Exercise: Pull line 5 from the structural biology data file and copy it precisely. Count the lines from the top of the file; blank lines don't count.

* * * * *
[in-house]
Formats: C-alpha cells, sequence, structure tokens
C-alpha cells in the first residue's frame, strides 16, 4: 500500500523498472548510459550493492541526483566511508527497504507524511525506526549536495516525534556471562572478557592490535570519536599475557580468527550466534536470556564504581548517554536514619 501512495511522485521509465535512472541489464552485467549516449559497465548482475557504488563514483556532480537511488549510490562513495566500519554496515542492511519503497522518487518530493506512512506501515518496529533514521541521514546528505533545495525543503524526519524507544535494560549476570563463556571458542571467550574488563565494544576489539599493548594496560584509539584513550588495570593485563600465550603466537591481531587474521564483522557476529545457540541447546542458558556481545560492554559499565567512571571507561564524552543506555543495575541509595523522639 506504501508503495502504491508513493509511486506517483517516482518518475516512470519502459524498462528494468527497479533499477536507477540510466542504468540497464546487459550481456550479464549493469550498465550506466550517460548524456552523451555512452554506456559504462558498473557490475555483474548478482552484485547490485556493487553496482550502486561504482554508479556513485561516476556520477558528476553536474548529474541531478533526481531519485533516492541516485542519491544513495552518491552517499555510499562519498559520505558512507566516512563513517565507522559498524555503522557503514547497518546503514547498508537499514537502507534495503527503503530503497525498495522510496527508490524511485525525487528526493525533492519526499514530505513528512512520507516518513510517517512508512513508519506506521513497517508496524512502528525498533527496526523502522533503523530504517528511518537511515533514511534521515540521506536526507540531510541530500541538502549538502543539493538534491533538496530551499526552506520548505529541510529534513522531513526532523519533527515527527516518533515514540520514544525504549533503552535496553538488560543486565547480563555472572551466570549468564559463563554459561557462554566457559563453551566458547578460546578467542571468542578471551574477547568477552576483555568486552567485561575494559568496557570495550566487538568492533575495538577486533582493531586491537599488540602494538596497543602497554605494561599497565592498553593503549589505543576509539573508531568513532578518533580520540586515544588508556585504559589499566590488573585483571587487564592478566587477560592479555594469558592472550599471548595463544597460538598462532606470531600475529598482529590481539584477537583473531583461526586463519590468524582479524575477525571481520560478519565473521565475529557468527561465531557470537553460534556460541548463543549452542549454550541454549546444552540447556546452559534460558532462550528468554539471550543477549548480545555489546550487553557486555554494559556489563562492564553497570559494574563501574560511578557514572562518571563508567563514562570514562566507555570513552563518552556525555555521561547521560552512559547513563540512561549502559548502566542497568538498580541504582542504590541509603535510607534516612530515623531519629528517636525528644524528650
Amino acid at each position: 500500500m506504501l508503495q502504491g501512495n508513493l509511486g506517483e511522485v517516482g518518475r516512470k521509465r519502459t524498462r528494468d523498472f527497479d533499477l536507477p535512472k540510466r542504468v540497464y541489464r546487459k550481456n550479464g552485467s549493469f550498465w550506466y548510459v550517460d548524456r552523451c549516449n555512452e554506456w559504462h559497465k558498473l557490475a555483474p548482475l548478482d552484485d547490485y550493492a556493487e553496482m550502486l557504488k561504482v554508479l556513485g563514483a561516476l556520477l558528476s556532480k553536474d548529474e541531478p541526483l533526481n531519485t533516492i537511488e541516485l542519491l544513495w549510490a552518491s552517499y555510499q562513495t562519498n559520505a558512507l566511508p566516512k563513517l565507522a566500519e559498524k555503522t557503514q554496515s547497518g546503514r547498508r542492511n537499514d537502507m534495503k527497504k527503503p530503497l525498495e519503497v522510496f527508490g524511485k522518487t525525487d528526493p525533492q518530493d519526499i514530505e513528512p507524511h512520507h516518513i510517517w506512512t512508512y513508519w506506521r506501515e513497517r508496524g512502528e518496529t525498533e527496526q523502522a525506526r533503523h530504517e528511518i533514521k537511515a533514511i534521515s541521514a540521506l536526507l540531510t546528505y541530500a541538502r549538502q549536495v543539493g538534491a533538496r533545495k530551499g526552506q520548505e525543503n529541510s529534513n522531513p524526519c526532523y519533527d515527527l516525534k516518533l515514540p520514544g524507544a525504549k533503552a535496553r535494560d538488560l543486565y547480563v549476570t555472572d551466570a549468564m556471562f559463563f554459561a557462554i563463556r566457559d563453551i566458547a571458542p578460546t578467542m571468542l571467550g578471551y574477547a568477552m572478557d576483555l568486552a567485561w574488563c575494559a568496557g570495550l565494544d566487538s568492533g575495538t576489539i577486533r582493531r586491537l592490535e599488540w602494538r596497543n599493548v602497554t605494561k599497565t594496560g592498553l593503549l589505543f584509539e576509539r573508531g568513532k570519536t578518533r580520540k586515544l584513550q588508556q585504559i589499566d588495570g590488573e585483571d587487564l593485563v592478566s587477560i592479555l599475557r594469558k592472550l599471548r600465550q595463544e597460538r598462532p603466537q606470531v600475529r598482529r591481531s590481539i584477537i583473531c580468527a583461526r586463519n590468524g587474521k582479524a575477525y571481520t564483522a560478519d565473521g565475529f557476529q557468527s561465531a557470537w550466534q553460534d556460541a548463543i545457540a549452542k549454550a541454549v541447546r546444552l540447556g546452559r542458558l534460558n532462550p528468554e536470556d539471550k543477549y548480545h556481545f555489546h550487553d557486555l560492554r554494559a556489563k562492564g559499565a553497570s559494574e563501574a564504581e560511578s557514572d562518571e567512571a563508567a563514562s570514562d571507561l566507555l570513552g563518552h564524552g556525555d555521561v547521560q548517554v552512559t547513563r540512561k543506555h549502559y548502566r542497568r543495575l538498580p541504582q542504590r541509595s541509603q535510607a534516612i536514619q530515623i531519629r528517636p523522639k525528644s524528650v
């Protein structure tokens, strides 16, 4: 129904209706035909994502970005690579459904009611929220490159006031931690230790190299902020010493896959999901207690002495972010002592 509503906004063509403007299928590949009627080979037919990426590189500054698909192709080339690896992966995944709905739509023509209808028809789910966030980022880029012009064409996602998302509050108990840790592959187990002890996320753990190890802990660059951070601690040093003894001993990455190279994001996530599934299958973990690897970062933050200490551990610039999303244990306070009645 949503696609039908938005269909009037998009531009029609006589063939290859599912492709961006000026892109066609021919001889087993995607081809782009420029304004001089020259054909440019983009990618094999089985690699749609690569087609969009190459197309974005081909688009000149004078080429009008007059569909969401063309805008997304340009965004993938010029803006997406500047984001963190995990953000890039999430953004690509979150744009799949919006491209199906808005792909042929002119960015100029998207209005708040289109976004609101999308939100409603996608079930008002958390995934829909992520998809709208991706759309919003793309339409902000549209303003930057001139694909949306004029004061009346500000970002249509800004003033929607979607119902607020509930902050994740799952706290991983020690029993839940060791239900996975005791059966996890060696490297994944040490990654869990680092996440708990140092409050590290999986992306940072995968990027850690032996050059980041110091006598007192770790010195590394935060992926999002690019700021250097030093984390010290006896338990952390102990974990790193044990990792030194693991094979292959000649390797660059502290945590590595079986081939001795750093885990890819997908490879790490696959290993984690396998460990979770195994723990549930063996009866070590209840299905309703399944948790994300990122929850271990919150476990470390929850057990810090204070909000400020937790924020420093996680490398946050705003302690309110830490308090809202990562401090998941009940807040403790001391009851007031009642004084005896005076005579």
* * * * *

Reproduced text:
């Protein structure tokens, strides 16, 4: 129904209706035909994502970005690579459904009611929220490159006031931690230790190299902020010493896959999901207690002495972010002592 509503906004063509403007299928590949009627080979037919990426590189500054698909192709080339690896992966995944709905739509023509209808028809789910966030980022880029012009064409996602998302509050108990840790592959187990002890996320753990190890802990660059951070601690040093003894001993990455190279994001996530599934299958973990690897970062933050200490551990610039999303244990306070009645 949503696609039908938005269909009037998009531009029609006589063939290859599912492709961006000026892109066609021919001889087993995607081809782009420029304004001089020259054909440019983009990618094999089985690699749609690569087609969009190459197309974005081909688009000149004078080429009008007059569909969401063309805008997304340009965004993938010029803006997406500047984001963190995990953000890039999430953004690509979150744009799949919006491209199906808005792909042929002119960015100029998207209005708040289109976004609101999308939100409603996608079930008002958390995934829909992520998809709208991706759309919003793309339409902000549209303003930057001139694909949306004029004061009346500000970002249509800004003033929607979607119902607020509930902050994740799952706290991983020690029993839940060791239900996975005791059966996890060696490297994944040490990654869990680092996440708990140092409050590290999986992306940072995968990027850690032996050059980041110091006598007192770790010195590394935060992926999002690019700021250097030093984390010290006896338990952390102990974990790193044990990792030194693991094979292959000649390797660059502290945590590595079986081939001795750093885990890819997908490879790490696959290993984690396998460990979770195994723990549930063996009866070590209840299905309703399944948790994300990122929850271990919150476990470390929850057990810090204070909000400020937790924020420093996680490398946050705003302690309110830490308090809202990562401090998941009940807040403790001391009851007031009642004084005896005076005579």